Record-high diesel prices at the pump impacting some Norfolk food truck owners

food trucks impacted by rising diesel costs
Posted at 6:41 PM, May 19, 2022
and last updated 2022-05-19 21:52:51-04

NORFOLK, Va. – With record-high prices for diesel, some businesses on wheels are slowing down. Several business owners are making changes to keep their food trucks running.

Capt’n Crabby Owner Steve Jones said on hot and sunny days, he’d have both his food trucks running, but these days, the rising price of diesel is keeping at least one of them in park.

“We used to go to all seven Hampton Roads cities, and now we’re very limited to basically ones near us – between Norfolk, Chesapeake, Virginia Beach and Hampton – because of the rising diesel cost,” said Jones.

Jones has already cut back on how far he’s driving his food trucks and worries if diesel keeps going up, he’ll have to stay off the road even more.

“The rise in costs have been astronomical and have been hurting my pocket,” he said.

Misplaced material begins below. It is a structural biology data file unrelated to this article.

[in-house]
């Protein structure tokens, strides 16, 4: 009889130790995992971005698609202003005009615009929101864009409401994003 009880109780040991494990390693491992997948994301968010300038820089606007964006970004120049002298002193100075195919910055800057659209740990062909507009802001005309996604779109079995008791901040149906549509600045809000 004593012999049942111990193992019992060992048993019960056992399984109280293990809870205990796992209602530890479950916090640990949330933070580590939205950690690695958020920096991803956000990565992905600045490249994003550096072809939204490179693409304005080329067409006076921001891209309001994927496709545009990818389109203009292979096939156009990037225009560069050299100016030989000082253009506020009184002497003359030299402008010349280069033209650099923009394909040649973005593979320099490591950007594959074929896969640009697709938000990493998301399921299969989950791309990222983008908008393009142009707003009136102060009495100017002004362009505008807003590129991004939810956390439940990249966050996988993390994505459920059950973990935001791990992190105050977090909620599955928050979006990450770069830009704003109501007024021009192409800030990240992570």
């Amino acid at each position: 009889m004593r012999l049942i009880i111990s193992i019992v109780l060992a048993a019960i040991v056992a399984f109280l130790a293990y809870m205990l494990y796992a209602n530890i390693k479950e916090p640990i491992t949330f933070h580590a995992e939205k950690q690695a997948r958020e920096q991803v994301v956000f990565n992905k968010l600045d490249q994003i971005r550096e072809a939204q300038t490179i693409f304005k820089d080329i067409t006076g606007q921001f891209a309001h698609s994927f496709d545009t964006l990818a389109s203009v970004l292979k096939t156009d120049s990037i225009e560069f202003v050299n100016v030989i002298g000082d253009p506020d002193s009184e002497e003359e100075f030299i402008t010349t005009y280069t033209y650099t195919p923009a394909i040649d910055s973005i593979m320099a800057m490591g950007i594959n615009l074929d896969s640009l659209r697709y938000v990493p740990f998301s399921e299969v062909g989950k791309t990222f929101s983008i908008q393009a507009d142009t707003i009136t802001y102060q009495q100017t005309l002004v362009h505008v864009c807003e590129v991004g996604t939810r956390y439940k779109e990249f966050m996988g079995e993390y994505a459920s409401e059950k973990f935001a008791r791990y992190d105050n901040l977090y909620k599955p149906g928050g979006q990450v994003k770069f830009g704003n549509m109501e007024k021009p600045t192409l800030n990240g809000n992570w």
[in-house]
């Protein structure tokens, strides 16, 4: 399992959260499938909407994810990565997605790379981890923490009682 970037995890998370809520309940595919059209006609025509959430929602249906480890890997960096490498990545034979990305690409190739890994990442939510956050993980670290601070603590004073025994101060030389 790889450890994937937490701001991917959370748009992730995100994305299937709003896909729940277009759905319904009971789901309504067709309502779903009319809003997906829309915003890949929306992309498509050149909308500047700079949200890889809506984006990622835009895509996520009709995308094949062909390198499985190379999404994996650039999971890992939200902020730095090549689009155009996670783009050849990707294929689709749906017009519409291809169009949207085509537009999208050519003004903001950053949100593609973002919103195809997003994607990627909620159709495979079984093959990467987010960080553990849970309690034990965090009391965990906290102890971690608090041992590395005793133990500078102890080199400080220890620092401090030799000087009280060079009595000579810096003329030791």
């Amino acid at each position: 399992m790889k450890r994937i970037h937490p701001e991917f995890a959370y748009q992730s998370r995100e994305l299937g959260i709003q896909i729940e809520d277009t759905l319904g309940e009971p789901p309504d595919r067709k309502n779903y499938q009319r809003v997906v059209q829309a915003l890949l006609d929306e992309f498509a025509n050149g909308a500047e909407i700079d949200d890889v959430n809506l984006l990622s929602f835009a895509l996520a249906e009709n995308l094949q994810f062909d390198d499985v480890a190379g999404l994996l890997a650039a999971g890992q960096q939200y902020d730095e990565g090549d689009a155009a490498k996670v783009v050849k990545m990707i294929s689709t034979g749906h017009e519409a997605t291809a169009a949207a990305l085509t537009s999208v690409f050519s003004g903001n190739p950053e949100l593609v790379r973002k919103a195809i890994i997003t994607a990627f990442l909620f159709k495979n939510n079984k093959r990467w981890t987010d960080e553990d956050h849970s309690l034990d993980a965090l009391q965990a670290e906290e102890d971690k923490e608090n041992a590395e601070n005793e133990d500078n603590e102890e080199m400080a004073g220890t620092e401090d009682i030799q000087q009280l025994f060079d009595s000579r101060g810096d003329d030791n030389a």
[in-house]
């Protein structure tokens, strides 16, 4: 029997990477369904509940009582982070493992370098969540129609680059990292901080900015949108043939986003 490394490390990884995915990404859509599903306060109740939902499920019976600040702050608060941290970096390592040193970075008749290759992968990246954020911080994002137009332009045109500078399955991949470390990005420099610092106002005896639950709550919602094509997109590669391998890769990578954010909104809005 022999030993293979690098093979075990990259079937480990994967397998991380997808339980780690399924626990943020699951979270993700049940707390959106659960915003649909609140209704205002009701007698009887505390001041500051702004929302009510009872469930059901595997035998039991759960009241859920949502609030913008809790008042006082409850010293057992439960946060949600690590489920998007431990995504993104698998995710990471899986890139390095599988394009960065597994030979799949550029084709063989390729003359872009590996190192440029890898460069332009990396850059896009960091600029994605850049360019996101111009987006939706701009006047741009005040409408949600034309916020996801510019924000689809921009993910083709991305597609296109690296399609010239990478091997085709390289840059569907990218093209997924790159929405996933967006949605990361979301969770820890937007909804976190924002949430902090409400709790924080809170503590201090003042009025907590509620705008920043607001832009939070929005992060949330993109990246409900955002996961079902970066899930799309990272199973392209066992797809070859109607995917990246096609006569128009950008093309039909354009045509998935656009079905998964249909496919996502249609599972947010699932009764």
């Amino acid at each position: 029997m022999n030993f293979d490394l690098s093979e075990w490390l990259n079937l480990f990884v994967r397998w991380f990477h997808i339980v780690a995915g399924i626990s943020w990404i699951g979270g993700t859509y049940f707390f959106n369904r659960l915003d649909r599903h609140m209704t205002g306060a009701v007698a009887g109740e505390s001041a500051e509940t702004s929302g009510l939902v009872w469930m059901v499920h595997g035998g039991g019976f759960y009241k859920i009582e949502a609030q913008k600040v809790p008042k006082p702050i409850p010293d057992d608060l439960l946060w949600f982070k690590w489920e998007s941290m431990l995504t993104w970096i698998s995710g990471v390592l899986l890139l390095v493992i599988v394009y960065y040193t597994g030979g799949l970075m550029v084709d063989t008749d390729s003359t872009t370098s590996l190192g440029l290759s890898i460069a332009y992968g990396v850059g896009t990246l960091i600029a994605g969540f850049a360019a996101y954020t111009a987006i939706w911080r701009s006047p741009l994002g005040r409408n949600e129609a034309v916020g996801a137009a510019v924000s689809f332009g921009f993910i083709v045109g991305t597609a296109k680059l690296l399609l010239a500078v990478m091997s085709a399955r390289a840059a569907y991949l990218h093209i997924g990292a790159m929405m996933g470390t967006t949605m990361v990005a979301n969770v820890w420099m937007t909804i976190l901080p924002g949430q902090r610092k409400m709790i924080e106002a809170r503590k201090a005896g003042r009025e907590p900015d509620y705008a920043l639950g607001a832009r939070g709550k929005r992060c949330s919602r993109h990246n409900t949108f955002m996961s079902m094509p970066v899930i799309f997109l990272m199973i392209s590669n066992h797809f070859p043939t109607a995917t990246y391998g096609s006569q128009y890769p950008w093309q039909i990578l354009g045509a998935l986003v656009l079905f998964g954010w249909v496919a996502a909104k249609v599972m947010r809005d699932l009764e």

Diesel has now hit a new record. The average price for diesel in Virginia today is $5.61 compared to $3.02 one year ago.

It’s a trickle-down effect that Jones said has caused sales from his Capt’n Crabby food truck to dip by 20% over the last few months.

“It almost comes into an instance where we have to have certain minimums and requirements just to go to certain destinations just to feed certain people because of the rising fuel costs,” Jones said

Over at Miss Kims Mobile Kitchen, the orders keep coming in.

Owners Dale Chu and his wife say they don’t use a lot of gas to fill up their generator for their trailer but say inflation on food prices have caused them to pay more to keep the business running.

“Prices on the chicken when we first moved here were about $1.80 per pound, and you could find it anywhere,” Dale Chu said. “Chicken is now about $2.98 per pound, and it’s really hard to find it.”

So far, Chu said they’ve been able to hold the line on their menu prices.

“If I had staff and with the rise in cost and employment and everything, then yeah, we would have had to pass some of that cost down to our customers, but right now we’re doing OK,” he said.

With gas prices expected to rise in the summer, both Chu and Jones say they’re ready to adapt.

Related: Local small business owners, food delivery drivers weigh in on impacts of rising gas prices